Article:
BOGOTA – Two agents with an anti-kidnapping unit of Colombia’s DAS security service have been arrested in connection with the slaying five years ago of a union leader in the northeastern city of Valledupar, the agency said in a press release Saturday.
Detectives Norberto Sotomayor Gonzalez and Jose Antonio Riaño Noriega are under investigation for the slaying of unionist Luciano Enrique Romero, the DAS said.
The agency added that a Valledupar prosecutor issued an order for their arrest on murder and criminal-conspiracy charges, noting that the detectives “voluntarily turned themselves in” to prosecutors and are being held in that city, the capital of Cesar province.
DAS said “it will provide all necessary assistance to the relevant authorities with the aim of clearing up (the crime) as quickly as possible, while respecting due-process rights.”
Romero, who headed the local branch of the Sinaltrainal food industry workers’ union, was found dead in a paramilitary-controlled area on Sept. 11, 2005, a day after having gone missing in Valledupar.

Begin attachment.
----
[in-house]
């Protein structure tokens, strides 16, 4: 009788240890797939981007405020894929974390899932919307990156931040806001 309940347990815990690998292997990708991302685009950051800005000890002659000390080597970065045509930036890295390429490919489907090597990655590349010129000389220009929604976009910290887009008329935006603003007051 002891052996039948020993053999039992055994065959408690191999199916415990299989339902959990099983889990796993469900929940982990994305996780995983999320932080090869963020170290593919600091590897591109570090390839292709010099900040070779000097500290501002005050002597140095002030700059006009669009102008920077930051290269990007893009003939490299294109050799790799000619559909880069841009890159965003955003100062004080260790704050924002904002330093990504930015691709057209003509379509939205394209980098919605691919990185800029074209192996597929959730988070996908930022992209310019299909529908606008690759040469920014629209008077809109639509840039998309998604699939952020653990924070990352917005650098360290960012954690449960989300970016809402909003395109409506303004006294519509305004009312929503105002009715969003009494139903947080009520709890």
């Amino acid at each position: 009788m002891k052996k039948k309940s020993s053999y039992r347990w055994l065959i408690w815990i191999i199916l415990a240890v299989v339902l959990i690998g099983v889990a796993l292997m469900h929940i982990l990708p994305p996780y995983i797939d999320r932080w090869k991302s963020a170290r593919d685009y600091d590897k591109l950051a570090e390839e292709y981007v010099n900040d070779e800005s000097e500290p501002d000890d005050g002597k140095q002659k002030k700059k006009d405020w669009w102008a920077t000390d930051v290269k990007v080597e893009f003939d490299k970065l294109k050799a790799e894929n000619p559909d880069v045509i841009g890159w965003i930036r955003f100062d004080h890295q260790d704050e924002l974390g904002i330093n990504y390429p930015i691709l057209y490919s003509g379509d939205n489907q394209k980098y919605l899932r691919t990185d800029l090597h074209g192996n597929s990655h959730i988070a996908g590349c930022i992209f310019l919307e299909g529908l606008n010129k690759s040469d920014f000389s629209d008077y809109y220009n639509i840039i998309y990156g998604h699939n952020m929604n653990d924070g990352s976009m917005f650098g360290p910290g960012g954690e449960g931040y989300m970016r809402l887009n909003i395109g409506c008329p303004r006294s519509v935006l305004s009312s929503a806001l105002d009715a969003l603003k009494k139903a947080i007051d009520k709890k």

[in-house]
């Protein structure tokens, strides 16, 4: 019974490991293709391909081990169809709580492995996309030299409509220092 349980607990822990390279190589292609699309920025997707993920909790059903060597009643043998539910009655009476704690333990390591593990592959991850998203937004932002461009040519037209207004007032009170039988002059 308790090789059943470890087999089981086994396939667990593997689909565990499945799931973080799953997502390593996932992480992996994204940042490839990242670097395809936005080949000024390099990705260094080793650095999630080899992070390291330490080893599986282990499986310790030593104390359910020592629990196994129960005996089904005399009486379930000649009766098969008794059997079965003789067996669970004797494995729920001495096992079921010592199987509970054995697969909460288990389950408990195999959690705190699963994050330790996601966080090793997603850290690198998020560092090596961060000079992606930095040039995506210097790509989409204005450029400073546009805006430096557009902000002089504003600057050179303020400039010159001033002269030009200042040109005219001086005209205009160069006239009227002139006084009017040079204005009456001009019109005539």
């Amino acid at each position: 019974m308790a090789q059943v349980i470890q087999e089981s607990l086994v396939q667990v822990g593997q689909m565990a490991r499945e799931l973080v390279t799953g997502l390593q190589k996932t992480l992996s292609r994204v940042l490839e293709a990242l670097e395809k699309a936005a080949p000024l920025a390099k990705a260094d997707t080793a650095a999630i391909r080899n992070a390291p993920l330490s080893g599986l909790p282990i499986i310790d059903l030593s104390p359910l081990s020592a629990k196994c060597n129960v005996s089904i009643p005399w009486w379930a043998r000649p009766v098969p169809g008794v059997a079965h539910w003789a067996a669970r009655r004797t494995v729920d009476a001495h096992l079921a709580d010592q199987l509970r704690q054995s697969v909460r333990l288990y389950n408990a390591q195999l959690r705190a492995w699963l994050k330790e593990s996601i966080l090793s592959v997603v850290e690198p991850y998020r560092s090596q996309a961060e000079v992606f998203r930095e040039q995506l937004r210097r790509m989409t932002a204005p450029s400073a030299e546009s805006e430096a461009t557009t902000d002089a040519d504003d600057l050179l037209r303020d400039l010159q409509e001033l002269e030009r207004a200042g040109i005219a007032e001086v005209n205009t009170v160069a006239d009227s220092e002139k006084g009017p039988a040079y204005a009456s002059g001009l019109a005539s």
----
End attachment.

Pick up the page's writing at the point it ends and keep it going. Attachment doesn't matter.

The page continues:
At the time, Sinaltrainal said that Romero had been found “tied up, tortured and with more than 46 stab wounds.”
At the time of his death, the union leader had been waging a court battle to secure his reinstatement at Swiss multinational Nestle’s plant in Valledupar.
Romero, who had worked for the company for 20 years, was fired in 2002 after a strike to demand better working conditions. He had also received numerous death threats and had been placed under an Inter-American Human Rights Commission protection program.
Right-wing paramilitaries, tens of thousands of whom demobilized in recent years as part of a peace process with President Alvaro Uribe’s administration, are blamed for scores of massacres of suspected rebel sympathizers and for the murders of journalists and labor activists.
Amnesty International said in a 2007 report that in 2005 “around 49 percent of human rights abuses against trade unionists were committed by paramilitaries and some 43 percent directly by the security forces.”
The organization said “just over 2 percent were attributable to (leftist) guerrilla forces.”
DAS’ image has been battered over the past year by an illegal wiretapping scandal, with agents accused of eavesdropping on opposition politicians, Supreme Court justices and other high-profile public figures.